TrialDB is no longer available as open source tool.


TrialDB is a customizable Web-based clinical trials database system used for the storage and management of clinical data. It relies on a rich data library that contains information about individual data elements (parameters, typically clinical facts about patients) and their higher-order grouping. The library is used to generate case report forms (CRF) as Web pages, and records both information used to interactively validate the contents of the CRF as well as specify how individual elements in the CRF are presented to the user. The forms support validation of individual elements based on data type, range, and non-empty checks, as well as arbitrarily complex validation across the elements in a form (or across more than one form). They support skip logic, where certain elements are dynamically enabled or disabled based upon the values of previously entered elements. Access to a number of controlled vocabularies (e.g., ICD-10, DSM-IV, the Cerner/Multum Drug Lexicon, the NCI Common Toxicity Criteria) during data entry is also supported.

It can manage an arbitrary number of studies, with no limits on the number of patients per study or the number of parameters that are tracked in each study. It does all of this without the need to modify the database structure repeatedly each time you capture parameters for a new clinical domain.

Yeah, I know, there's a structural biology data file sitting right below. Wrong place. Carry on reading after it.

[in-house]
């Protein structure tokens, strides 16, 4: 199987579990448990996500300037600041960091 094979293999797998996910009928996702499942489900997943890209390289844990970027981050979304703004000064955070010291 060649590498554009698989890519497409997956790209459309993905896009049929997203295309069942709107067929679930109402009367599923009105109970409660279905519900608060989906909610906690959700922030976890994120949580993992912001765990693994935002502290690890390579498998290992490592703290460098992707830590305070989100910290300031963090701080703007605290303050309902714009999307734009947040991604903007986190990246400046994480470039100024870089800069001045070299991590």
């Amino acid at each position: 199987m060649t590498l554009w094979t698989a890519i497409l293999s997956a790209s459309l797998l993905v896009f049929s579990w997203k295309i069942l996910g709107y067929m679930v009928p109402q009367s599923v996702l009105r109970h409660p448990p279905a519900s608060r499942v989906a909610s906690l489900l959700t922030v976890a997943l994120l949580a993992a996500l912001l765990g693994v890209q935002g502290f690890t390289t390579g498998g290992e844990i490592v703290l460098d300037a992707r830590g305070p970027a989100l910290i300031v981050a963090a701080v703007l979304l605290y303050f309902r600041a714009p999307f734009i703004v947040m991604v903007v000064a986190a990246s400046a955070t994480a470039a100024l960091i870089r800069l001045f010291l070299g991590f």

Current Use

Funding and Financial Support

TrialDB's development has been primarily supported by the National Institutes of Health, chiefly the National Cancer Institute (through an award to Dr. Nadkarni via the Cancer Genetics Network). Additional support is being provided by the National Institute of Environmental Health Sciences and the National Institute of General Medical Sciences (via a Pharmacogenetic Network award to Dr. Nadkarni), the National Institute of Occupational Safety and Health (through a subcontract to Dr. Nadkarni from the Mt. Sinai school of Medicine, NY) and the National Center for Research Resources (via a GCRC award to Yale Medical School).

In its early stages, significant institutional funding was also provided from the Yale Cancer Center through the good offices of Prof. Vincent DeVita MD, Director, YCC. Prof. DeVita was the prime motivator for TrialDB in articulating the need for a robust clinical trials database.

Last modified: 2015.10.23